On appeal from the Superior Court of New Jersey, Law Division, Essex County, Indictment No. 06-03-0676.
NOT FOR PUBLICATION WITHOUT THE APPROVAL OF THE APPELLATE DIVISION
Before Judges Parker and Gilroy.
Defendant Dashon Lee appeals from a judgment of conviction entered on July 28, 2006 after a jury found him guilty of second degree conspiracy to commit robbery, N.J.S.A. 2C:5-2, 15-1 (Count One); and first degree robbery, N.J.S.A. 2C:15-1 (Count Two). After Count One was merged into Count Two, defendant was sentenced to a term of seven years subject to 85% parole ineligibility pursuant to the No Early Release Act (NERA), N.J.S.A. 2C:43-7.2. We affirm.
The charges against defendant arose out of an incident on November 1, 2005, when Edun Obaze and his cousin Emanuel Inekhomo were walking along the sidewalk on South 16th Avenue in Newark. As Inekhomo realized that they were being followed, someone grabbed Obaze from behind and pulled him backwards. Inekhomo ran and Obaze faced a group of four or five young men, three of whom were armed with handguns. The young men crowded around Obaze and began punching him and pointing the handguns at his neck, chest and abdomen. The young men demanded that Obaze turn over his belongings to them.
Obaze did not want to give up his wallet, which was in his back pocket, because he had his green card and social security card in it. He gave the young men his cell phone from his front pocket, hoping they would be satisfied with it. Nevertheless, the group knocked him to the ground, kicking and dragging him along the ground.
Fortuitously, Newark Police Officers Hussein Sara and Raul Oliveras were patrolling South 16th Avenue at the time Obaze was being attacked. Sara spotted the group of young men he thought were wrestling. The officers observed several of the young men with weapons but could not determine who was the victim.
When Obaze ran from the crowd to the police car shouting: "They robbing me," the young men ran in all directions. Notwithstanding the police presence, defendant attempted to grab Obaze's wallet from his back pocket and was the last to run away. Sara got out of the police car, saw that defendant was holding a silver handgun, and chased him on foot. As they were running, Sara saw defendant throw the weapon over some high bushes.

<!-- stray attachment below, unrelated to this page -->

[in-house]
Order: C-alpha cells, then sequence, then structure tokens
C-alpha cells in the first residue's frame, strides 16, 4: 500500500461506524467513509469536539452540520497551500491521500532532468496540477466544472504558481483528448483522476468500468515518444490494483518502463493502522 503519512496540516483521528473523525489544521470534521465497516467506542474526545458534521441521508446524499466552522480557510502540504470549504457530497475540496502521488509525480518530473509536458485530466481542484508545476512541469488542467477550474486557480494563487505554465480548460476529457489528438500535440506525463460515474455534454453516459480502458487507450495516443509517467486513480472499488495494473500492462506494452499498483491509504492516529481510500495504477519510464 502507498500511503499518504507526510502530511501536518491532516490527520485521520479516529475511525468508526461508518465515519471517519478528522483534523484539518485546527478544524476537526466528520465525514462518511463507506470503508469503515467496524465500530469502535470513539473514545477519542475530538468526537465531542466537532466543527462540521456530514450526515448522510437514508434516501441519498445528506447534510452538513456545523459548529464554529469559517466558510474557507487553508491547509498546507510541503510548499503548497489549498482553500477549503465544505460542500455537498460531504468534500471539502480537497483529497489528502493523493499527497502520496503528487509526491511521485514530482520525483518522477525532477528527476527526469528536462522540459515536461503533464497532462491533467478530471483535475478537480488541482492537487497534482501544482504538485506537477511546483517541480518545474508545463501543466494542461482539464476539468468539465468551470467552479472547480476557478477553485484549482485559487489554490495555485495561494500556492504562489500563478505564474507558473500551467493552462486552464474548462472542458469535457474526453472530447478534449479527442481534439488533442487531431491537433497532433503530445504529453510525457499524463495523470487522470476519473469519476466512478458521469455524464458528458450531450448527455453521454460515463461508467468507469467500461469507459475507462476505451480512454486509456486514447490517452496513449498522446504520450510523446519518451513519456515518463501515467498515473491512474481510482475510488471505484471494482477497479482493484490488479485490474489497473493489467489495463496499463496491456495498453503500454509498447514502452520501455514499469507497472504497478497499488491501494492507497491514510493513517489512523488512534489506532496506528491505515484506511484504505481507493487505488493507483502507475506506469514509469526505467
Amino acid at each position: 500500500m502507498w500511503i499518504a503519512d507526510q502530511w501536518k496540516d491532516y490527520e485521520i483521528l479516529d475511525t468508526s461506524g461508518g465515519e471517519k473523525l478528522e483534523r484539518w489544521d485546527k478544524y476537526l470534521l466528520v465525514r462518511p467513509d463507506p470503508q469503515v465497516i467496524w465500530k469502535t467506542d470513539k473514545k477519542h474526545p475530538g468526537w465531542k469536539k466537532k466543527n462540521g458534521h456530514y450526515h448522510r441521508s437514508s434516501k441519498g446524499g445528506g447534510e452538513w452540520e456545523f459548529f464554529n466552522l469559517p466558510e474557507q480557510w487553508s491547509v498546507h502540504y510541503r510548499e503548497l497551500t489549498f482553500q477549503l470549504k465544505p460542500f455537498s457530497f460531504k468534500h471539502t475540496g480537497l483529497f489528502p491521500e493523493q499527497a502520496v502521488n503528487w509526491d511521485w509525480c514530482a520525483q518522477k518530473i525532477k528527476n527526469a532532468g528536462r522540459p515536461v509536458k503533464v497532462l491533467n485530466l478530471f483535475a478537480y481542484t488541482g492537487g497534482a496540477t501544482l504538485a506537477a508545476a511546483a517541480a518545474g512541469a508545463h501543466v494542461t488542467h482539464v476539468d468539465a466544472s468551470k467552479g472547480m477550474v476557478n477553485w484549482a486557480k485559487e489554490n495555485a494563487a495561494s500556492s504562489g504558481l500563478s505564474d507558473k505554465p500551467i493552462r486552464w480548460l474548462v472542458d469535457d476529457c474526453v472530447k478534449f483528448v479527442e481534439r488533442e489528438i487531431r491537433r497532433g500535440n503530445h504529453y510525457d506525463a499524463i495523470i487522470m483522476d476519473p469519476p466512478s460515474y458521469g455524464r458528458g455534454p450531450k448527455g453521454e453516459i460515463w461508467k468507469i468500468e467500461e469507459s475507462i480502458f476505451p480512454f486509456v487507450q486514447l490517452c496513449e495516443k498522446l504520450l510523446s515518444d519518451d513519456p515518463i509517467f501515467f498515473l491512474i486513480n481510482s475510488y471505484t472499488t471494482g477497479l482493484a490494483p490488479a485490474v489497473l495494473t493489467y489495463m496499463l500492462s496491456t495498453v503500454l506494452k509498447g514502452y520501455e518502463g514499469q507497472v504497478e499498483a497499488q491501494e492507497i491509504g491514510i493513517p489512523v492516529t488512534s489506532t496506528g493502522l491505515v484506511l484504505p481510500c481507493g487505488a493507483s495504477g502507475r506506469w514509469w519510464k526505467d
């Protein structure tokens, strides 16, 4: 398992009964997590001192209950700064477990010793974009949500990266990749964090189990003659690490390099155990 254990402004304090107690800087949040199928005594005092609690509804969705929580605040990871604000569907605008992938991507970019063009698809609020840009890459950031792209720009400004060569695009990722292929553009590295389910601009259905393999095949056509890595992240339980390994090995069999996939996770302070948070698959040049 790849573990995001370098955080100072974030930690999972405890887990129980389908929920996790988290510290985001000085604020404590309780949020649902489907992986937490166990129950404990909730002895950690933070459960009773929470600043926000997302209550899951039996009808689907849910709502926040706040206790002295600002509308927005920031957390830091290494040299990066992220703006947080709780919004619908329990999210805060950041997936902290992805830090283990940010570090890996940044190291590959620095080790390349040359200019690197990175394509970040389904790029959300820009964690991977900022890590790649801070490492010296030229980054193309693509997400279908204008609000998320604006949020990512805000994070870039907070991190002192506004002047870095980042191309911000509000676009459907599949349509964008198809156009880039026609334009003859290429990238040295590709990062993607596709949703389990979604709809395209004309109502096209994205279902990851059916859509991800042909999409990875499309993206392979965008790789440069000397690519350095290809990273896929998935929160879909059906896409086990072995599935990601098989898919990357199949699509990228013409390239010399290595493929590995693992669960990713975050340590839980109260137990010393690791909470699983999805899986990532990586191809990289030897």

Meanwhile, Oliveras circled the block in the police car and cut off defendant. The two officers then placed defendant in handcuffs. Sara searched the area behind the high bushes and found the silver handgun, only then realizing that it was a replica.
The officers drove defendant back to the scene of the robbery, where Obaze was waiting with other officers who had arrived at the scene. Approximately three to five minutes after defendant had run from the scene, Obaze identified him as one of the robbers. When the officers searched defendant, they found two cell phones, one of which Obaze identified as his.
At trial, defendant testified that at the time of the incident he was walking on South 16th Avenue when he saw Obaze as he "ran into the group of guys that was out there, and what I seen [sic] was one of the guys grabbed him, grabbed him onto the car, put him on the car . . . . [F]rom what I was seeing, he [Obaze] just threw his hands up in the air, put his hands up in the air." Defendant testified that, "[W]hen I visualized the group of guys at -- over there by the car, that's when I immediately ran down there . . . . [t]o see what was going on." Defendant maintained that he "immediately broke it -- broke the guy up that was robbing the victim." Defendant said that Obaze was screaming and yelling that he didn't have anything and pulled out his cell phone and "gave it to the guy that was robbing him." Defendant claimed that he took the cell phone from the robber and was trying to give it back to Obaze, and that when the robber attempted to run away, defendant grabbed him "so he wouldn't do anything else to [Obaze]."
Defendant testified that when the police arrived, everyone ran away and it was just he and the victim. Defendant claimed: "I went to the police car with the phone in my hand stating to them that I was trying to give the phone back to them. It took them like [fifteen] minutes just for them to get out of the car and realize what was going on." Defendant said he ran away because Oliveras told him to get away from the police car "before I shoot you." That was when defendant "walked off fast." When he walked away, the officer followed him and ...